Wednesday, 17 April 2019

A mindful worker is a happier worker

When I gave a talk at Google a few months ago about using mindfulness to help relieve anxiety, depression, and other common forms of psychological distress, I was impressed by the company’s commitment to taking care of their employees. From the organic juice bars in every building to the gyms and meditation and yoga facilities scattered around the campus, it was clear that they’re thinking a healthy employee will be a productive employee (not to mention an employee who needs fewer expensive medical services). In fact, they had a whole team devoted just to teaching mindfulness meditation, and offered regular practice sessions that workers could attend either in person or online throughout the day.

But can mindfulness practice really help employees’ mental health? Is it something that more businesses should be investing in, or just another fad for ex-hippies in Silicon Valley? The results of the best-designed study to date that addresses this question are just in, and the answer is impressive: mindfulness really can help workers, even those far from California.
What the study found

The new study comes from Taiwan, where researchers surveyed 3,270 factory workers to identify those with high levels of psychological distress. They then invited these particularly unhappy workers to participate in the study. The 144 workers who ultimately agreed to participate were assigned to either an active intervention group, in which they completed an eight-week mindfulness training program consisting of two-hour classes each week at work and 45 minutes of daily meditation homework, or a control group, who reported regularly on their psychological well-being but didn’t receive any mindfulness training.

What did they find? Compared with the control group, the workers who took the mindfulness class reported feeling much better. They had less prolonged fatigue — that feeling of exhaustion that doesn’t go away even after having a chance to rest. They also felt less stressed, reported reduced anxiety and depression, and had fewer sleep difficulties, aches and pains, and problems getting along with others.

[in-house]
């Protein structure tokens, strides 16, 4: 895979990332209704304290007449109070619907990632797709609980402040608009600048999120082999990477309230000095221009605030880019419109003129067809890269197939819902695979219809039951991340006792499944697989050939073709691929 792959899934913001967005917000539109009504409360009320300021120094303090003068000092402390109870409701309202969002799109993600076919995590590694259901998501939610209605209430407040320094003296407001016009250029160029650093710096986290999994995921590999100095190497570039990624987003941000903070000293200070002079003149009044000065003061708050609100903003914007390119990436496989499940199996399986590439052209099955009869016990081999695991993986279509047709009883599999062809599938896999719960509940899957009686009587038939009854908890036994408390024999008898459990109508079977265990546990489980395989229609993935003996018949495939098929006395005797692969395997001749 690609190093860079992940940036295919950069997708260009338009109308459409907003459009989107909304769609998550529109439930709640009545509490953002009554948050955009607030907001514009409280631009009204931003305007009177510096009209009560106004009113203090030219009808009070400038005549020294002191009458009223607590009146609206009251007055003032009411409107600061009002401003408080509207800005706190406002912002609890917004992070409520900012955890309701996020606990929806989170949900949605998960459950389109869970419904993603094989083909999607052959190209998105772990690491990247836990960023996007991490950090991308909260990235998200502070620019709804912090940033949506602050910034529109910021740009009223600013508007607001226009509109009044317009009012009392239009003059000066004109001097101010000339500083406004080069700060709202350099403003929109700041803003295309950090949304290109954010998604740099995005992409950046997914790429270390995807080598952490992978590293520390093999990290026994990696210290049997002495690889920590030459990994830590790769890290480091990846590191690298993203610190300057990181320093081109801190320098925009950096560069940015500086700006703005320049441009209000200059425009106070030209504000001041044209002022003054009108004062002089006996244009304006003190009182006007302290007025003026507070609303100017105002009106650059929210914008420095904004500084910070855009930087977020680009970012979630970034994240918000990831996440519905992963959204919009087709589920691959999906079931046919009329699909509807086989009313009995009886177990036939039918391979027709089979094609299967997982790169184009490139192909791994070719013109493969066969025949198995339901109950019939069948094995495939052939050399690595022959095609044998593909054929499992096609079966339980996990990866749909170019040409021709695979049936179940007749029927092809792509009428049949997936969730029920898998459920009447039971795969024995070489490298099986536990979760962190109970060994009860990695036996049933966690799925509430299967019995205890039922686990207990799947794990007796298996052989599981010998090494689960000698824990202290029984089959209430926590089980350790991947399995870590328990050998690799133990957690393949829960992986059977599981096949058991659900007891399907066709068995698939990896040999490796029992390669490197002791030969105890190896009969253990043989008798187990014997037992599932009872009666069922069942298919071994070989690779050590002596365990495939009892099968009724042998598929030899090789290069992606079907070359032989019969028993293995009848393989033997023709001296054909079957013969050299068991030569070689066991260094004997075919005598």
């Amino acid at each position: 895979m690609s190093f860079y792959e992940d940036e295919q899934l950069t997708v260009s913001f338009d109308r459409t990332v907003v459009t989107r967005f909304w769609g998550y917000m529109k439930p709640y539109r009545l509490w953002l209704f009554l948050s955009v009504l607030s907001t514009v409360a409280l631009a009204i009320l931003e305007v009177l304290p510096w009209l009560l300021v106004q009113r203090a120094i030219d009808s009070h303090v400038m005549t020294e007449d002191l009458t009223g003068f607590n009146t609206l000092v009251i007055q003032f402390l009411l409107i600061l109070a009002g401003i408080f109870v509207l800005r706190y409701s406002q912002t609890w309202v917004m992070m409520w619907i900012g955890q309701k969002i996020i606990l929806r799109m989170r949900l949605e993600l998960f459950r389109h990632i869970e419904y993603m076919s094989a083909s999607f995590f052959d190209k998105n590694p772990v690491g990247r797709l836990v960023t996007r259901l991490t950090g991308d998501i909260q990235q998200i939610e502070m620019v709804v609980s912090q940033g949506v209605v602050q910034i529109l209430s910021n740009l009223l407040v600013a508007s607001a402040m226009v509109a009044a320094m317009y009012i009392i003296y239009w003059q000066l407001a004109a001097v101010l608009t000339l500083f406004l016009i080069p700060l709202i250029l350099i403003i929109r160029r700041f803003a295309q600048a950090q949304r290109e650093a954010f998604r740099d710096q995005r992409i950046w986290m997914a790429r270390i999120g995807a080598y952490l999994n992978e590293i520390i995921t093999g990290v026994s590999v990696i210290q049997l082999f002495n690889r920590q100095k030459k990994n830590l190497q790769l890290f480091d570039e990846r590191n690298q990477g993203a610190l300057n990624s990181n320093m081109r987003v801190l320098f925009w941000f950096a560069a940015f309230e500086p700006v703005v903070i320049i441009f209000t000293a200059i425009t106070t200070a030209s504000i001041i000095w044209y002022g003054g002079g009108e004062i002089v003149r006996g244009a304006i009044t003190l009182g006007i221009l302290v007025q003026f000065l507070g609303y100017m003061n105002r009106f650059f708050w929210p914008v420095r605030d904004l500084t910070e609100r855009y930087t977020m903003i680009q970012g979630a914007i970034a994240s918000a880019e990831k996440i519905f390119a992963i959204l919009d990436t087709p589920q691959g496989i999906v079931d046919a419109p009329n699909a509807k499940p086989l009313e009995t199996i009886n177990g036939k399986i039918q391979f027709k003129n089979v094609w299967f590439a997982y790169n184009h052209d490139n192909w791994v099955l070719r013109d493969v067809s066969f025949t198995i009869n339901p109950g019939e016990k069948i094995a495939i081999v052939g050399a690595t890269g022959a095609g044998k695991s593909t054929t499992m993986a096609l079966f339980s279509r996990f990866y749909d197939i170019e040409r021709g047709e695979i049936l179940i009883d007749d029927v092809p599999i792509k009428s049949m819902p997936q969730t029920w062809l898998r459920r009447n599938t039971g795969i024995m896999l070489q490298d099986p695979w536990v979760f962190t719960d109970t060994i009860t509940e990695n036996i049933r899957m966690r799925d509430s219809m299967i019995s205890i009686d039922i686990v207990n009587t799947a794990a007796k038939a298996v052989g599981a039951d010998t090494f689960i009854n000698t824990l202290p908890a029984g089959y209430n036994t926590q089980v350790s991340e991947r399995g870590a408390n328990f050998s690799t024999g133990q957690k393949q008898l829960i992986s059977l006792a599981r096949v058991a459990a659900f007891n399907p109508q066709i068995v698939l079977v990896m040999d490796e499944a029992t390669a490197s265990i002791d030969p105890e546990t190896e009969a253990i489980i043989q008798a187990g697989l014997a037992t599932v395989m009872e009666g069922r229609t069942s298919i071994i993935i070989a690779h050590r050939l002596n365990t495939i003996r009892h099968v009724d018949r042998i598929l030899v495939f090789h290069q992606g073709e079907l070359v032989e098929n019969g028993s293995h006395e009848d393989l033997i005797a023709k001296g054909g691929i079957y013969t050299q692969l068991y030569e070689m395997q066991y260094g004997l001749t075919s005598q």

So what exactly was this mindfulness training that helped them? Mindfulness involves bringing our attention into the present moment and accepting whatever is happening here and now. That sounds very simple, but when we begin to try to actually practice mindfulness — by picking a sensory experience such as the breath, bringing our attention to it, and working to accept whatever arises in our awareness — most of us find not only that our minds quickly wander off into all sorts of thoughts about the past and the future, but they also generate all sorts of negative judgments about what’s happening.

The good news is that like any skill, mindfulness can be learned. It just requires a bit of instruction, and setting aside some time to practice. Numerous research studies have shown that by practicing mindfulness, we can actually change both the structure and the functioning of our brains in ways that are consistent with feeling happier and more engaged in our lives. These changes also help us to have an easier time dealing with both physical and emotional pain.
How you can reap the benefits of mindfulness

So how might you begin if you wanted to become more mindful? One way that doesn’t require any extra time is to simply pick a few activities, such as walking the dog, showering, or eating a meal alone, and decide to do them as mindfulness practices. That means instead of checking our smartphone, going over our to-do list, or listening to music, we try to bring our attention to the sights, sounds, and bodily sensations occurring during the activity. Since mindfulness practice is very dose-related, the more we try to do this throughout the day, the more mindful we become.

While these informal practices will indeed help you to develop some mindfulness, to develop more, it’s helpful to set aside time for meditation practice, like they do at Google. Most studies documenting the effectiveness of mindfulness involve people meditating regularly. It’s easiest to begin a regular meditation practice by following recorded instructions. While there are many sources for these, you can listen for free to some that I recorded It is abundantly clear that smoking damages the heart, the lungs, and virtually every other body system. According to the Centers for Disease Control and Prevention, smoking remains the leading cause of preventable death in the United States.

So why do people do it?

It’s the nicotine. This stimulant, found in all tobacco products, makes smokers feel calm and relaxed — and it can quickly lead to addiction. The more you smoke, the more you need to smoke to feel good. It’s the pull of nicotine that makes quitting so difficult.

But what if you could reduce the amount of nicotine available in cigarettes to begin with? Would it help people quit — or might it cause them to smoke more to compensate?